I Wish I Could Do Something
I got another call from the psychiatric nurse yesterday. The one who, out of nowhere, started treating Danny for his depression.
A month or so ago, I got a call from the joint. Someone had seen him and declared him depressed (duh-uh), and therefore ordered a new antidepressant for him. A bit of sleuthing got me in touch with the psychiatric nurse who had ordered the prescription.
“He’s obviously depressed,” she offered, when we connected.
Again, “duh-un” was all I could think. “Thank you for noticing – and for doing something about it,” was what I said in response.
“He doesn’t shower. He has no personal hygiene. He’s filthy.” These were her declarations, her evidence for his depression.
All I could think to that was, “That’s not depression, or not just depression. That’s Danny.” I didn’t say that to her at the time.
So they put him on some new med and I heard nothing more. Until yesterday, when she called to tell me that the first drug apparently wasn’t working (since he still wasn’t showering or letting his toenails be cut or combing his hair), and that they were therefore putting him on a new drug. Some antipsychotic. “Not that I think your father is psychotic,” the nurse offered. “He seems to be in touch with reality. But the first drug didn’t work. He’s still depressed.”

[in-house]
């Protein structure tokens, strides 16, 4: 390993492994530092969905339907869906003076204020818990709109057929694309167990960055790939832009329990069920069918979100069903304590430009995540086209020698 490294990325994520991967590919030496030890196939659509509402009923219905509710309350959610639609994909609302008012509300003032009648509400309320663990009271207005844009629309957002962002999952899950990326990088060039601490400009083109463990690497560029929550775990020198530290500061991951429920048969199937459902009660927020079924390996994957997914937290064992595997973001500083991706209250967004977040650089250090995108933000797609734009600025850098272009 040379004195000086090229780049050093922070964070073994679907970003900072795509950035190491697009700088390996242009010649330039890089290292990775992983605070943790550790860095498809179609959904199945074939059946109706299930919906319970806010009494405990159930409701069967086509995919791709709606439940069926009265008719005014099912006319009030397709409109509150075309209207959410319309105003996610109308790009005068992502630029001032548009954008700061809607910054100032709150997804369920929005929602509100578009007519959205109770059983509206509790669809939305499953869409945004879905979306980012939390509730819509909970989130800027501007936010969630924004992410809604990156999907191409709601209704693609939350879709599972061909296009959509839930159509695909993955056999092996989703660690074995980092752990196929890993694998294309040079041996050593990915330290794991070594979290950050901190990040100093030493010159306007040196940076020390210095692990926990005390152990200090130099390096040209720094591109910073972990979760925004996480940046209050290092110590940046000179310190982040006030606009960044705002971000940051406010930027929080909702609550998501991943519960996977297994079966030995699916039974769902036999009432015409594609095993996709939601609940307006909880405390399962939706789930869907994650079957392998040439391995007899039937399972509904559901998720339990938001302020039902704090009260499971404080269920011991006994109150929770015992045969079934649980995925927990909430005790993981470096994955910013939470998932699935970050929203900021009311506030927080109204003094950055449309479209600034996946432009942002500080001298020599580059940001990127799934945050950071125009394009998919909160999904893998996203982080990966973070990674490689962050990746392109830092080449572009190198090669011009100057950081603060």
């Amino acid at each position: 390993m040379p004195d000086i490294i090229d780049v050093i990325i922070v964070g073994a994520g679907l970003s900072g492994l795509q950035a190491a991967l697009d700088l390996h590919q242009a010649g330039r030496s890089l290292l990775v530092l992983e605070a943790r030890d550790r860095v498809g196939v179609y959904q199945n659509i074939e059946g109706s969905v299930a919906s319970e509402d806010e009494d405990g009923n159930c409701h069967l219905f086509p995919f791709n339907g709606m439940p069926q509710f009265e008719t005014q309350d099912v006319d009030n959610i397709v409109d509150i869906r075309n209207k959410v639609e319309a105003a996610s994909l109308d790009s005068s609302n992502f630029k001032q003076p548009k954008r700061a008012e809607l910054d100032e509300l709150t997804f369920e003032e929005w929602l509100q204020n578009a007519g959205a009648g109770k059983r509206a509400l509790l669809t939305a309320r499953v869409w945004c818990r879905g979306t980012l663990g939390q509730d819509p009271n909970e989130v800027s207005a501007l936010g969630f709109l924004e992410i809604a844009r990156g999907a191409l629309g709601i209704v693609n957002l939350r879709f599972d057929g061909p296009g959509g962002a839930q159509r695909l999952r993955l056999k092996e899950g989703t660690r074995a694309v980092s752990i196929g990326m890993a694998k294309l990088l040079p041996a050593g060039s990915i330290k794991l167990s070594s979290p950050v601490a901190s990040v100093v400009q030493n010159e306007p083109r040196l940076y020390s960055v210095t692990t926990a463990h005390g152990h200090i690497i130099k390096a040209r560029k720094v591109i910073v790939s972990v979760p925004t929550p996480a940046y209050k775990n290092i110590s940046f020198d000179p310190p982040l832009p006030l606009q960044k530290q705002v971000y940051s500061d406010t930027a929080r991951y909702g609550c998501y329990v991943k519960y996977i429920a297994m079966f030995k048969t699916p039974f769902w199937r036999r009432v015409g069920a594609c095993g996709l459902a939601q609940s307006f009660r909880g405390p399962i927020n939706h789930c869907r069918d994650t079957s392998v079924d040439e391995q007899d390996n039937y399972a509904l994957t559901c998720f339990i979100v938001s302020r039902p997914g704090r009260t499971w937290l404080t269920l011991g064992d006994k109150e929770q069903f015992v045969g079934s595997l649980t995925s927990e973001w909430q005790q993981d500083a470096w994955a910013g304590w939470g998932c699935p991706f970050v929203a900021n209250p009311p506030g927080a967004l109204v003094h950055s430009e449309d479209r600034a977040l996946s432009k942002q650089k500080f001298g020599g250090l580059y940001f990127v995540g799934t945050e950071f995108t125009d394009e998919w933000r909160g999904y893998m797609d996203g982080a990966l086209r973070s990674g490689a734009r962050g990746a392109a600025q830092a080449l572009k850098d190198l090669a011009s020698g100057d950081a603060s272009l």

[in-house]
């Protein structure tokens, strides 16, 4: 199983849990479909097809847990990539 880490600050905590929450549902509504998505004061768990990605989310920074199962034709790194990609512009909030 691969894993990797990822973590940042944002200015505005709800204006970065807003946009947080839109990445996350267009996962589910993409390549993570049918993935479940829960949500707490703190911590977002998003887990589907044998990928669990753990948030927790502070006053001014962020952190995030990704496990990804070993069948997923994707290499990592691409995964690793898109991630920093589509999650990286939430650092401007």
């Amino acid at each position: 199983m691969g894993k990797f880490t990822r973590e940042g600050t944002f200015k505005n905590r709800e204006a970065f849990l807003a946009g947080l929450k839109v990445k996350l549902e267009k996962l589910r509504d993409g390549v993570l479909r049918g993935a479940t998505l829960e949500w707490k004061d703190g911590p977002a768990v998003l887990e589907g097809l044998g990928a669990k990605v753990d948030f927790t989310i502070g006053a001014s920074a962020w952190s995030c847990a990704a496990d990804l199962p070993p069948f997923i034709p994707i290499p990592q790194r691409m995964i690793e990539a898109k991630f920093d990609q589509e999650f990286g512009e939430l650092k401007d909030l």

Now, of course he’s depressed. He’s only 72 and half paralyzed. He’s in an assisted living facility with no one he has anything in common with (or at least no one he’s willing to see if he has anything in common with – maybe because he’s depressed). An assisted living facility where they steam the fish and chips after they fry them, so that they’ll be softer and easier to eat. My father, the ultimate food-snob and 20-year restaurateur, has found his own hell. Of course he’s depressed.
This time I tried to explain to the nurse that I so appreciated her efforts for my father, and that I hoped almost beyond hope that the meds would kick in and help him feel better, and that she needed a better understanding of my dad. That he never really kept a level of cleanliness that other people keep. That he didn’t shower now because it wasn’t fun to have the facility staff bathe him. And that – whether it started with him or with them – there was no one on the staff with whom he felt comfortable and cared for. Theirs seemed to be a “dislike-dislike” situation.
His not showering, I shared – his too-long toenails; his disheveled, stained clothing; his smoking in his room (again). She looked at these as evidence of his depression. I looked at them as evidence of Danny. He was angry. Perhaps depressed, but also very, very angry. At me. At life. At his situation. At it all.
I shared this with her, and got off the phone and went back to my day. Then I started to sob. Because it is so, so sad.
I wish I could do something to help him.